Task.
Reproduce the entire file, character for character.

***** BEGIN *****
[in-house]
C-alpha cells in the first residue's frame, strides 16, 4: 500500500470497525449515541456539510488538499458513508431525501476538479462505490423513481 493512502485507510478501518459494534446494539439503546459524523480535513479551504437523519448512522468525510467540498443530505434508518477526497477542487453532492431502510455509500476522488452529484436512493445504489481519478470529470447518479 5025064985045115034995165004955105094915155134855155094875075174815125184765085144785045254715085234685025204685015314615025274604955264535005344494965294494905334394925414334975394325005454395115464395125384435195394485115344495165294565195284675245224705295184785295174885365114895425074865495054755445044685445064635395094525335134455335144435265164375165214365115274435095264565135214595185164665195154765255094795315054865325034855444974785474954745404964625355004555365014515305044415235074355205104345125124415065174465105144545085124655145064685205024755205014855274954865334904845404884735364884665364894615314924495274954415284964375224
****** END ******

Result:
[in-house]
C-alpha cells in the first residue's frame, strides 16, 4: 500500500470497525449515541456539510488538499458513508431525501476538479462505490423513481 493512502485507510478501518459494534446494539439503546459524523480535513479551504437523519448512522468525510467540498443530505434508518477526497477542487453532492431502510455509500476522488452529484436512493445504489481519478470529470447518479 5025064985045115034995165004955105094915155134855155094875075174815125184765085144785045254715085234685025204685015314615025274604955264535005344494965294494905334394925414334975394325005454395115464395125384435195394485115344495165294565195284675245224705295184785295174885365114895425074865495054755445044685445064635395094525335134455335144435265164375165214365115274435095264565135214595185164665195154765255094795315054865325034855444974785474954745404964625355004555365014515305044415235074355205104345125124415065174465105144545085124655145064685205024755205014855274954865334904845404884735364884665364894615314924495274954415284964375224